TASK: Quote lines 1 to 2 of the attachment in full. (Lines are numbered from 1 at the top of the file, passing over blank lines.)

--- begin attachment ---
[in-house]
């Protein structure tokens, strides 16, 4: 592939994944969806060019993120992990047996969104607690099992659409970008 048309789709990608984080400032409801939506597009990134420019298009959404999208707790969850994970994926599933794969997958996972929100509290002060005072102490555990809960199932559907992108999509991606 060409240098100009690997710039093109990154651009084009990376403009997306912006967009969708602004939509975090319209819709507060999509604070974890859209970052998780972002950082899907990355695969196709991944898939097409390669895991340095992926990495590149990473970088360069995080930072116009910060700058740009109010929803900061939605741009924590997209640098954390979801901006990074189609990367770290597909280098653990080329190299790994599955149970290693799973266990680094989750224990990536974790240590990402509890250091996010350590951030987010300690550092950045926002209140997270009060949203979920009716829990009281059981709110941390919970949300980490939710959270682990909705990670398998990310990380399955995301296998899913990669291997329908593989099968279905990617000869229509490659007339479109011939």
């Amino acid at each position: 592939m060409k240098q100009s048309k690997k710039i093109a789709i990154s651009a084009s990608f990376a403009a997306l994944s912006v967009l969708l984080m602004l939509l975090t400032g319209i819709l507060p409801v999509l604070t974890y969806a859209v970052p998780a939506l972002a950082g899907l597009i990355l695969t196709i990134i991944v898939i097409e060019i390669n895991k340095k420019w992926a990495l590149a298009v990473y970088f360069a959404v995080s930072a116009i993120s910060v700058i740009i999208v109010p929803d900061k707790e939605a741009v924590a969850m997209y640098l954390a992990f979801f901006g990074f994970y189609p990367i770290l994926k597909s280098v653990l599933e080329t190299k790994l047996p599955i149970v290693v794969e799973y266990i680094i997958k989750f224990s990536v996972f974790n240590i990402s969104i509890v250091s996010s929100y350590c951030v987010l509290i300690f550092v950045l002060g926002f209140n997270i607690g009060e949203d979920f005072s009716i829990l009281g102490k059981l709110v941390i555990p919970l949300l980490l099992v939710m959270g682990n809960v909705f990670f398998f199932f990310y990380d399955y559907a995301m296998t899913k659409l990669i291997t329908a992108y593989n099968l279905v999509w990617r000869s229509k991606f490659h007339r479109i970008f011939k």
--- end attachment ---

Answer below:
[in-house]
């Protein structure tokens, strides 16, 4: 592939994944969806060019993120992990047996969104607690099992659409970008 048309789709990608984080400032409801939506597009990134420019298009959404999208707790969850994970994926599933794969997958996972929100509290002060005072102490555990809960199932559907992108999509991606 060409240098100009690997710039093109990154651009084009990376403009997306912006967009969708602004939509975090319209819709507060999509604070974890859209970052998780972002950082899907990355695969196709991944898939097409390669895991340095992926990495590149990473970088360069995080930072116009910060700058740009109010929803900061939605741009924590997209640098954390979801901006990074189609990367770290597909280098653990080329190299790994599955149970290693799973266990680094989750224990990536974790240590990402509890250091996010350590951030987010300690550092950045926002209140997270009060949203979920009716829990009281059981709110941390919970949300980490939710959270682990909705990670398998990310990380399955995301296998899913990669291997329908593989099968279905990617000869229509490659007339479109011939």